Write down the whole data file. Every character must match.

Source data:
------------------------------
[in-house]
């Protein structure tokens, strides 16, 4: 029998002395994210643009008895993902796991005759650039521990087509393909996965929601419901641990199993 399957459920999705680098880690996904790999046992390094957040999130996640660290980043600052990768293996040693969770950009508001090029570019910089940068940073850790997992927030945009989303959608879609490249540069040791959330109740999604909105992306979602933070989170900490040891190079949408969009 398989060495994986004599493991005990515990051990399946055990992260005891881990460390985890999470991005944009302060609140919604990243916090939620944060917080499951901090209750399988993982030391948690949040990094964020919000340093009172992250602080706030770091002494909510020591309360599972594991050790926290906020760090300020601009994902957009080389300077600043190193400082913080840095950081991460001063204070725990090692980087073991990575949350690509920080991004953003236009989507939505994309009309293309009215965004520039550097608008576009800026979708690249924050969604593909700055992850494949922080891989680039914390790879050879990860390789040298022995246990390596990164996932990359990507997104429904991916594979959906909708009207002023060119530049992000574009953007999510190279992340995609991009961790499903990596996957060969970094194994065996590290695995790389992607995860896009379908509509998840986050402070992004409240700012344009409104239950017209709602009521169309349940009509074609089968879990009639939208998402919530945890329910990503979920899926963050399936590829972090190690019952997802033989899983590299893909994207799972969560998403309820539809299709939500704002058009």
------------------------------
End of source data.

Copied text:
[in-house]
């Protein structure tokens, strides 16, 4: 029998002395994210643009008895993902796991005759650039521990087509393909996965929601419901641990199993 399957459920999705680098880690996904790999046992390094957040999130996640660290980043600052990768293996040693969770950009508001090029570019910089940068940073850790997992927030945009989303959608879609490249540069040791959330109740999604909105992306979602933070989170900490040891190079949408969009 398989060495994986004599493991005990515990051990399946055990992260005891881990460390985890999470991005944009302060609140919604990243916090939620944060917080499951901090209750399988993982030391948690949040990094964020919000340093009172992250602080706030770091002494909510020591309360599972594991050790926290906020760090300020601009994902957009080389300077600043190193400082913080840095950081991460001063204070725990090692980087073991990575949350690509920080991004953003236009989507939505994309009309293309009215965004520039550097608008576009800026979708690249924050969604593909700055992850494949922080891989680039914390790879050879990860390789040298022995246990390596990164996932990359990507997104429904991916594979959906909708009207002023060119530049992000574009953007999510190279992340995609991009961790499903990596996957060969970094194994065996590290695995790389992607995860896009379908509509998840986050402070992004409240700012344009409104239950017209709602009521169309349940009509074609089968879990009639939208998402919530945890329910990503979920899926963050399936590829972090190690019952997802033989899983590299893909994207799972969560998403309820539809299709939500704002058009």